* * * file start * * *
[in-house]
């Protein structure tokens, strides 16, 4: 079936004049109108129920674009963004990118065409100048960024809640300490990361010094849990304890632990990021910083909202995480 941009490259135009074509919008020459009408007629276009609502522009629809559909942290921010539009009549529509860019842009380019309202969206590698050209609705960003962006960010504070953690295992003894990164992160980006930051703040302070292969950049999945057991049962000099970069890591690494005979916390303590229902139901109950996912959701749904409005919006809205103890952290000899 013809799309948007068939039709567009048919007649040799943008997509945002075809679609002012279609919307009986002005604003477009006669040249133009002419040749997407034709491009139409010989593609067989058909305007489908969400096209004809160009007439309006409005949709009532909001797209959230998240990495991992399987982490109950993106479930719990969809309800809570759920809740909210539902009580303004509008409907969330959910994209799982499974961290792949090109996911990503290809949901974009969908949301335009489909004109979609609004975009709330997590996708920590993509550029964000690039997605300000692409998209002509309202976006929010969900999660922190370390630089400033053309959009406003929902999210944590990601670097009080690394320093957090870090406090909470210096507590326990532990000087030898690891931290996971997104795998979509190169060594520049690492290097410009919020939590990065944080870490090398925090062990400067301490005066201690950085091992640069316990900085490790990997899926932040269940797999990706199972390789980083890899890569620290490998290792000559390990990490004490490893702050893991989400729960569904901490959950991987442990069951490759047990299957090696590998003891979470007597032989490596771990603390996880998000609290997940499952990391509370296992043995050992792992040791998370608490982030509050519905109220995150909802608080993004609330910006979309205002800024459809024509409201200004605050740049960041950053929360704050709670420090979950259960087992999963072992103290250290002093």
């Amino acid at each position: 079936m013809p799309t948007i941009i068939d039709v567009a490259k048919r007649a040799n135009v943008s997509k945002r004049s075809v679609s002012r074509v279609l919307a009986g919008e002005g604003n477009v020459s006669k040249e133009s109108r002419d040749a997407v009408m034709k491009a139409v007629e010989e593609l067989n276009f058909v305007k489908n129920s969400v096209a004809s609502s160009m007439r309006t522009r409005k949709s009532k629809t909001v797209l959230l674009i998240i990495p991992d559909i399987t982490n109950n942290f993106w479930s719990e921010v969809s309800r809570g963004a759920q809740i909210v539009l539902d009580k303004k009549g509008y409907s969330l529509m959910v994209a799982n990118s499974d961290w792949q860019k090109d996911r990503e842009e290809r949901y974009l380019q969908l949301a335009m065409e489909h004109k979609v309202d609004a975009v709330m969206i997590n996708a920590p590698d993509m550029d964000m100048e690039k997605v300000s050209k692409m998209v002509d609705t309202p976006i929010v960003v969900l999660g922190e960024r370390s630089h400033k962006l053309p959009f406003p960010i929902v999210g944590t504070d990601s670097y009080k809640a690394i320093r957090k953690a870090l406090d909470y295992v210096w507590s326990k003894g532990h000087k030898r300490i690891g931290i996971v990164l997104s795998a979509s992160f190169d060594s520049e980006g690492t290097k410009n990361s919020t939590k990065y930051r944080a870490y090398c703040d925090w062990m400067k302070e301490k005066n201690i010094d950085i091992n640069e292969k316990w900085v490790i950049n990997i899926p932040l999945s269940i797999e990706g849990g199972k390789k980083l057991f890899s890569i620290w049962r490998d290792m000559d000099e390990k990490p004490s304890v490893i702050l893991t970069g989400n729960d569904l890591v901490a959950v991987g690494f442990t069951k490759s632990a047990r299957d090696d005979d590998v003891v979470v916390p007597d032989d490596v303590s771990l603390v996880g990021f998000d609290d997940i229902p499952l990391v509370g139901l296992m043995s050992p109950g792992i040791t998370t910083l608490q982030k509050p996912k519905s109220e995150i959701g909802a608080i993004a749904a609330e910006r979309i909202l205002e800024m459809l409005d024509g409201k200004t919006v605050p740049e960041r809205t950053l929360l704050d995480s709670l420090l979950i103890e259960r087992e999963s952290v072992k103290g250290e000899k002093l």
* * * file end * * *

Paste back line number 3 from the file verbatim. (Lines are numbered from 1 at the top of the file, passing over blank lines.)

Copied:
């Amino acid at each position: 079936m013809p799309t948007i941009i068939d039709v567009a490259k048919r007649a040799n135009v943008s997509k945002r004049s075809v679609s002012r074509v279609l919307a009986g919008e002005g604003n477009v020459s006669k040249e133009s109108r002419d040749a997407v009408m034709k491009a139409v007629e010989e593609l067989n276009f058909v305007k489908n129920s969400v096209a004809s609502s160009m007439r309006t522009r409005k949709s009532k629809t909001v797209l959230l674009i998240i990495p991992d559909i399987t982490n109950n942290f993106w479930s719990e921010v969809s309800r809570g963004a759920q809740i909210v539009l539902d009580k303004k009549g509008y409907s969330l529509m959910v994209a799982n990118s499974d961290w792949q860019k090109d996911r990503e842009e290809r949901y974009l380019q969908l949301a335009m065409e489909h004109k979609v309202d609004a975009v709330m969206i997590n996708a920590p590698d993509m550029d964000m100048e690039k997605v300000s050209k692409m998209v002509d609705t309202p976006i929010v960003v969900l999660g922190e960024r370390s630089h400033k962006l053309p959009f406003p960010i929902v999210g944590t504070d990601s670097y009080k809640a690394i320093r957090k953690a870090l406090d909470y295992v210096w507590s326990k003894g532990h000087k030898r300490i690891g931290i996971v990164l997104s795998a979509s992160f190169d060594s520049e980006g690492t290097k410009n990361s919020t939590k990065y930051r944080a870490y090398c703040d925090w062990m400067k302070e301490k005066n201690i010094d950085i091992n640069e292969k316990w900085v490790i950049n990997i899926p932040l999945s269940i797999e990706g849990g199972k390789k980083l057991f890899s890569i620290w049962r490998d290792m000559d000099e390990k990490p004490s304890v490893i702050l893991t970069g989400n729960d569904l890591v901490a959950v991987g690494f442990t069951k490759s632990a047990r299957d090696d005979d590998v003891v979470v916390p007597d032989d490596v303590s771990l603390v996880g990021f998000d609290d997940i229902p499952l990391v509370g139901l296992m043995s050992p109950g792992i040791t998370t910083l608490q982030k509050p996912k519905s109220e995150i959701g909802a608080i993004a749904a609330e910006r979309i909202l205002e800024m459809l409005d024509g409201k200004t919006v605050p740049e960041r809205t950053l929360l704050d995480s709670l420090l979950i103890e259960r087992e999963s952290v072992k103290g250290e000899k002093l």